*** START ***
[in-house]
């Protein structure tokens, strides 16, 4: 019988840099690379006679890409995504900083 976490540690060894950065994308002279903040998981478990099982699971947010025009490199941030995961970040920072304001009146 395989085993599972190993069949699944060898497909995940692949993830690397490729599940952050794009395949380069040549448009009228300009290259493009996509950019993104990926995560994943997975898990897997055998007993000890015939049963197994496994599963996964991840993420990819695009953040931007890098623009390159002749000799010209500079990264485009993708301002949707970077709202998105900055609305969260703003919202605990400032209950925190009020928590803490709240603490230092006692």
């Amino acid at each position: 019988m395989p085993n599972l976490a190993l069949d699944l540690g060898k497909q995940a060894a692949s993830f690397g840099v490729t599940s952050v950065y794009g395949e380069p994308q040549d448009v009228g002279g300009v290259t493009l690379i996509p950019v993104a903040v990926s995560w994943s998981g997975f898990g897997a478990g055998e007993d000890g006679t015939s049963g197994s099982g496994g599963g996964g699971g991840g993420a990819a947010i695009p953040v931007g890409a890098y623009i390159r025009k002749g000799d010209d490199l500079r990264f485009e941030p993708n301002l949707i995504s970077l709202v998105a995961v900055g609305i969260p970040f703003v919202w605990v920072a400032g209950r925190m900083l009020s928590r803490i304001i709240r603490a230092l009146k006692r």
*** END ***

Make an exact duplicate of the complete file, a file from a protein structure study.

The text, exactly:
[in-house]
């Protein structure tokens, strides 16, 4: 019988840099690379006679890409995504900083 976490540690060894950065994308002279903040998981478990099982699971947010025009490199941030995961970040920072304001009146 395989085993599972190993069949699944060898497909995940692949993830690397490729599940952050794009395949380069040549448009009228300009290259493009996509950019993104990926995560994943997975898990897997055998007993000890015939049963197994496994599963996964991840993420990819695009953040931007890098623009390159002749000799010209500079990264485009993708301002949707970077709202998105900055609305969260703003919202605990400032209950925190009020928590803490709240603490230092006692």
């Amino acid at each position: 019988m395989p085993n599972l976490a190993l069949d699944l540690g060898k497909q995940a060894a692949s993830f690397g840099v490729t599940s952050v950065y794009g395949e380069p994308q040549d448009v009228g002279g300009v290259t493009l690379i996509p950019v993104a903040v990926s995560w994943s998981g997975f898990g897997a478990g055998e007993d000890g006679t015939s049963g197994s099982g496994g599963g996964g699971g991840g993420a990819a947010i695009p953040v931007g890409a890098y623009i390159r025009k002749g000799d010209d490199l500079r990264f485009e941030p993708n301002l949707i995504s970077l709202v998105a995961v900055g609305i969260p970040f703003v919202w605990v920072a400032g209950r925190m900083l009020s928590r803490i304001i709240r603490a230092l009146k006692r």